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The January 6 committee calls Trump out for using false claims of election fraud to scam supporters

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The January 6 committee calls Trump out for using false claims of election fraud to scam supporters

Committee says Trump campaign knew claims of election fraud were false but used them to raise money in any way

The House committee investigating the January 6 attack claimed on Monday that Donald Trump’s presidential campaign raised $250 million from supporters by telling them the money would be used to fight voter fraud, but the campaign knew the claims of fraud were false and instead diverted the money to his own political organization, as per The Independent.

Between election day and January 6, Mr. Trump’s campaign sent millions of fundraising emails to supporters inviting them to donate to help fight voter fraud, according to the committee. Many of the emails invited supporters to donate to an “election defense fund” that would be used to defend the election in court.

However, a committee investigator stated that the fund did not exist and that the majority of the funds went to Mr. Trump’s ‘Save America’ political action committee rather than election-related litigation, according to the Independent.

“The evidence highlights how the Trump campaign pushed false election claims to fundraise, telling supporters it would be used to fight voter fraud that did not exist,” said Amanda Wick, senior investigative counsel for the House committee.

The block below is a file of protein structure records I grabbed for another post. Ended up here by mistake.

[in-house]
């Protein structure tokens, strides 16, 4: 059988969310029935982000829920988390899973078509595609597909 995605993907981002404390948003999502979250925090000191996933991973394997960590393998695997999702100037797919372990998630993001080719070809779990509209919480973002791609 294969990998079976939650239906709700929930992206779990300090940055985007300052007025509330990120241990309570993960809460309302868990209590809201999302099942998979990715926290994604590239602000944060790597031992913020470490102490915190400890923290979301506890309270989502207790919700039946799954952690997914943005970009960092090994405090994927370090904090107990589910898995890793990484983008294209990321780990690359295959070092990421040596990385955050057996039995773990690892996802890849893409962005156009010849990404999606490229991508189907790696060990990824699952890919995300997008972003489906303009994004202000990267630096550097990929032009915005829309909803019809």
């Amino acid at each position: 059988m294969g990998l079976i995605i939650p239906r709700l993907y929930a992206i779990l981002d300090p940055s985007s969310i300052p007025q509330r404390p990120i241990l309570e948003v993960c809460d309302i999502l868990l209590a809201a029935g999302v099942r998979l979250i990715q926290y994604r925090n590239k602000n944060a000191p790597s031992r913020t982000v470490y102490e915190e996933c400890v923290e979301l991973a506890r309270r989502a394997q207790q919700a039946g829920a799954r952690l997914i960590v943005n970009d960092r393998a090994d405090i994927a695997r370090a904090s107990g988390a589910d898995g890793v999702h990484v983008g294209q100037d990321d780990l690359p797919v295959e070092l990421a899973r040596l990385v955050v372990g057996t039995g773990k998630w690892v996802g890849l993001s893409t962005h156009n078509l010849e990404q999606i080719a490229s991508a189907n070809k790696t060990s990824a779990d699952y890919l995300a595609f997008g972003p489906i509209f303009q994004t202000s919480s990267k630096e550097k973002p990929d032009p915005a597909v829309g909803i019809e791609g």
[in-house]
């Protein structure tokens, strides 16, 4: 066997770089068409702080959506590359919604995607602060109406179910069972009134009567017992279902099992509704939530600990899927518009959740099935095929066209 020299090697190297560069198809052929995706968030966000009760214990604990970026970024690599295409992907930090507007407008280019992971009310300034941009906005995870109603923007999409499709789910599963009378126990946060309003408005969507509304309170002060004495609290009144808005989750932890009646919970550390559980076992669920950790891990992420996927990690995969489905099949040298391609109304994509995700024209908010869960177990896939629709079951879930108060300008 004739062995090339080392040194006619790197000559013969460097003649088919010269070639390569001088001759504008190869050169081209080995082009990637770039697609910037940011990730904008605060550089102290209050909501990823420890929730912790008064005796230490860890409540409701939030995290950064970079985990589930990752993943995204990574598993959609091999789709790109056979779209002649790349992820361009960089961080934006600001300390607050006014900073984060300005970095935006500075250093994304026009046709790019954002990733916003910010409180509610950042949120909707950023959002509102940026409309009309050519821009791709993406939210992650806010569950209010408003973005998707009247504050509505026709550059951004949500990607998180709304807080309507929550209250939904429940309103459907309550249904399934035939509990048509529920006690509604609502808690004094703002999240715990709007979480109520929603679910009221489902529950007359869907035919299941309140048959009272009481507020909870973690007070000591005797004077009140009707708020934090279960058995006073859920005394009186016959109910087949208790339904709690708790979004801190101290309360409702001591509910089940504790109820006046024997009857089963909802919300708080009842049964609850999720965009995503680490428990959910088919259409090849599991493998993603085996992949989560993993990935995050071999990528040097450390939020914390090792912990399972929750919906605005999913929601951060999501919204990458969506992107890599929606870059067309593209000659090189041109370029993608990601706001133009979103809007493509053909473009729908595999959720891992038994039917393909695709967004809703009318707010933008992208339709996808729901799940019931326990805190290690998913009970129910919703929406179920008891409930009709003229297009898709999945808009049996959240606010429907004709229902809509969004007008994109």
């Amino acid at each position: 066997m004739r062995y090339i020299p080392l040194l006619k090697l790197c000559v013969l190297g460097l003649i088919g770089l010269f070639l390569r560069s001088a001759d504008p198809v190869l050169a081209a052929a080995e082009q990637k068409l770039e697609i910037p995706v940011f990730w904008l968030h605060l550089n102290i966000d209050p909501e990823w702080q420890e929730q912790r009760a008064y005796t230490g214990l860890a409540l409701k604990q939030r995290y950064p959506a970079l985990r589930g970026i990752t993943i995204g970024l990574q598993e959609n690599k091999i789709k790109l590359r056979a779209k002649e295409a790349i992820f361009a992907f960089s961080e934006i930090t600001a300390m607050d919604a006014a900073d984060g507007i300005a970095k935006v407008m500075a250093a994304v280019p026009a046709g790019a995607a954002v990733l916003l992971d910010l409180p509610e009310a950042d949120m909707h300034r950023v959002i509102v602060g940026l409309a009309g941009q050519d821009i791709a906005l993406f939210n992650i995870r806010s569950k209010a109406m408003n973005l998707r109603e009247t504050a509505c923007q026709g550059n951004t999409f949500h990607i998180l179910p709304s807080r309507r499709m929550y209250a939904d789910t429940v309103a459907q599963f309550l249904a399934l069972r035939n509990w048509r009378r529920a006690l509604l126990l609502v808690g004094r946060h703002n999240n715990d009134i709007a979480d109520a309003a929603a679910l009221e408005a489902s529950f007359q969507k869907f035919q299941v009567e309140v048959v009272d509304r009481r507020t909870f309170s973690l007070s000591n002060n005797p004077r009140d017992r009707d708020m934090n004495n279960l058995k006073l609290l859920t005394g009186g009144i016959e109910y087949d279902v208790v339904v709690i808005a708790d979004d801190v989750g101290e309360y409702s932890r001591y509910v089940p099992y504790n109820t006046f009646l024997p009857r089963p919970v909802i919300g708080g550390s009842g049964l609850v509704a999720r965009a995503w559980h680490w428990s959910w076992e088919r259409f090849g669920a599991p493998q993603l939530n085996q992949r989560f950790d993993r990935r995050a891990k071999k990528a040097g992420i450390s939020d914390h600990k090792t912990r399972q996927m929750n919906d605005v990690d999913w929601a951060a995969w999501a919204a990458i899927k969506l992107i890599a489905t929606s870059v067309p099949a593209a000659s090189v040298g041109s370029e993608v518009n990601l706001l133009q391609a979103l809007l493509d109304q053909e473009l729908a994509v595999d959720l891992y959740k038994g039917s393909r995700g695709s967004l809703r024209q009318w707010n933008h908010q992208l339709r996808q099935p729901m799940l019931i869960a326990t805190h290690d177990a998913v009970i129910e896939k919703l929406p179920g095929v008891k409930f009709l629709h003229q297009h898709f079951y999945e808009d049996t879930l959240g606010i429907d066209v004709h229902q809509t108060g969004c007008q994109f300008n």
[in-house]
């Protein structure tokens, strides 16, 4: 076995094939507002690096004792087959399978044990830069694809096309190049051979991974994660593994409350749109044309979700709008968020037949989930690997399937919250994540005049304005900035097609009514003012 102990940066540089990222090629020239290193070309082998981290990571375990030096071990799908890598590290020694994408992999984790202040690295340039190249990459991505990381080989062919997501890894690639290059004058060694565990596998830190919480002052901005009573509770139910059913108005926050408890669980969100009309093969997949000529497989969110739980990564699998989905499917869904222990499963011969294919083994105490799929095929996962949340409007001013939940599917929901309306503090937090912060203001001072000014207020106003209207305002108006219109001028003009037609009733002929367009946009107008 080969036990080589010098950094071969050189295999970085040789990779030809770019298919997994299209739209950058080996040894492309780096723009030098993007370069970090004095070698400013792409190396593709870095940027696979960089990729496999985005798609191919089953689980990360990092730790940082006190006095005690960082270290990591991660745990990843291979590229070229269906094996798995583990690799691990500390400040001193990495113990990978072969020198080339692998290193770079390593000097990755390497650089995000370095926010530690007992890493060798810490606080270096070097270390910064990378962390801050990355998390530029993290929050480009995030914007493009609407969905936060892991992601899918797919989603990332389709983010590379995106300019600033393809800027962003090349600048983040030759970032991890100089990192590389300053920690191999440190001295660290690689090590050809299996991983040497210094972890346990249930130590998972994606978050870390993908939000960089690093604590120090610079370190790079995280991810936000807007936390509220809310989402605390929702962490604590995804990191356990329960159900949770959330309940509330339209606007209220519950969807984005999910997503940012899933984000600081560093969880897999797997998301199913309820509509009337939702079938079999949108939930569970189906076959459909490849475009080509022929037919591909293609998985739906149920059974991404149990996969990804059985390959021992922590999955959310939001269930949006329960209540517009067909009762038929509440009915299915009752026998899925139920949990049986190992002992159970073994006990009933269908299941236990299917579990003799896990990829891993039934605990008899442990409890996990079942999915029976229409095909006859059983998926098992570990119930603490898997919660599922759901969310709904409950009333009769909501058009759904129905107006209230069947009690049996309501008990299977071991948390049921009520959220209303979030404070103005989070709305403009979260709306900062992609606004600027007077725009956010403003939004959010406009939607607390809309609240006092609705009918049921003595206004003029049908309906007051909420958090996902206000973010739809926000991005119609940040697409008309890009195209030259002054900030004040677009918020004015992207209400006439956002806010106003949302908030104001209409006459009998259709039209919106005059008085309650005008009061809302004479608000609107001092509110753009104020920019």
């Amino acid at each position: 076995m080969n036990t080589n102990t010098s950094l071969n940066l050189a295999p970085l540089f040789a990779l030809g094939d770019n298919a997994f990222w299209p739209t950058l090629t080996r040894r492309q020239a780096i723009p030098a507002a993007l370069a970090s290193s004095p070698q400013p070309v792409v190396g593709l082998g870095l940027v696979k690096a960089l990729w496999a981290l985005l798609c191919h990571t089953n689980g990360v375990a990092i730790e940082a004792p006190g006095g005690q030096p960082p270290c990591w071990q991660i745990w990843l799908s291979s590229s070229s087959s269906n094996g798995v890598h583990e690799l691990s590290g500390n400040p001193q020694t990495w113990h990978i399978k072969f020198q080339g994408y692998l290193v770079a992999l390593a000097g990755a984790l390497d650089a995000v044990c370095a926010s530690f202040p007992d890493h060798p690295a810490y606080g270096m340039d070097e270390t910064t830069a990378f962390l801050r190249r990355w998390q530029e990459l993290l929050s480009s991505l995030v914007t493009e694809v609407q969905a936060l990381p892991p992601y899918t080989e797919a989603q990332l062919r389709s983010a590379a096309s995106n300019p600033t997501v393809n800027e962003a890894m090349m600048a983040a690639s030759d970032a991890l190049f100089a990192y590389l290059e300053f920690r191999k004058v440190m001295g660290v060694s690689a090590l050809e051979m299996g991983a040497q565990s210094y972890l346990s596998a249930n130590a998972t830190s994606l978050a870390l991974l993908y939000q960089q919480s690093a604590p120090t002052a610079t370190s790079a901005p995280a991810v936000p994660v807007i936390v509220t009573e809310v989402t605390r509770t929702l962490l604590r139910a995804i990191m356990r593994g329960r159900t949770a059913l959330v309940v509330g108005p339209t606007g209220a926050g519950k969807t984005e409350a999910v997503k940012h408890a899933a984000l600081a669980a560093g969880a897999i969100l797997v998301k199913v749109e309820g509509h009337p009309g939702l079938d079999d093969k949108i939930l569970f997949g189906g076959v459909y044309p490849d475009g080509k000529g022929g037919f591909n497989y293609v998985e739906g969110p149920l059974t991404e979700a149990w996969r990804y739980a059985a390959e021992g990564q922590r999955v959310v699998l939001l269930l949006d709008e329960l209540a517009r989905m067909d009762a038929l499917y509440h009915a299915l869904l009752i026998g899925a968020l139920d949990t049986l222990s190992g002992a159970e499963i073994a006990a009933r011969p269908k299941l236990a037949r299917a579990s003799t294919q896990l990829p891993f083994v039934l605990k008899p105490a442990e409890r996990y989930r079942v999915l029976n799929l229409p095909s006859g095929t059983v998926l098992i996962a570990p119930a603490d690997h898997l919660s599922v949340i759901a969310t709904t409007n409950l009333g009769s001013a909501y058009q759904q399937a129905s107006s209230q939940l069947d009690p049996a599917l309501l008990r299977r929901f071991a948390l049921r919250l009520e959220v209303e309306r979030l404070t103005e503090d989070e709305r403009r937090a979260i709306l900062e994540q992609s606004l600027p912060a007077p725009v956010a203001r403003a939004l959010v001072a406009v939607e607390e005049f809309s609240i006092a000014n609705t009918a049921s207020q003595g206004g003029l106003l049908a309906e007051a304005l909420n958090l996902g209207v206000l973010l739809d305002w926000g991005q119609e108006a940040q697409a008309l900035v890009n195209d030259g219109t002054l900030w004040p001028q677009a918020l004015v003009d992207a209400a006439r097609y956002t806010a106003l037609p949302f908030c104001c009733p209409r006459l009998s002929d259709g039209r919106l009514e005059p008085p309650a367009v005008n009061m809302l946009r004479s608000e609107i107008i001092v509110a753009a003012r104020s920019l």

“The Trump campaign knew these claims of voter fraud were false yet they continued to barrage small-dollar donors with emails encouraging them to donate to something called the ‘Official Election Defense fund.’ The select committee discovered no such fund existed,” she added.

House committee member Zoe Lofgren, a Democratic congresswoman from California, said President Trump “used the lies he told to raise millions of dollars from the American people.”

Congresswoman Lofgren added that the committee’s investigation found evidence that “the Trump campaign and its surrogates misled donors as to where their funds would go and what they would be used for. So not only was there the Big Lie, there was the Big Rip Off.”

The committee played video testimony from a former Trump campaign digital director, Gary Coby, who agreed that the use of the phrase “election defense fund” was a “marketing tactic.”

The assertions that the election was rigged were so successful, according to Ms. Vick, that President Trump and his allies raised $250 million, roughly $100 million of which came in the first week after the election.

According to Ms. Vick, the majority of that money went to Mr. Trump’s Save America PAC, which was created on November 9, rather than election-related lawsuits.

She went on to say that Mr. Trump’s PAC then gave millions of dollars to political allies, including $1 million to a charitable foundation run by his chief of staff, Mark Meadows, and $5 million to the business that organized President Trump’s event in front of the White House on January 6.

“The fundraising emails continued through January 6, even as President Trump spoke on the Ellipse,” she said.

“Thirty minutes after the last email was fundraising sent, the Capitol was breached.”

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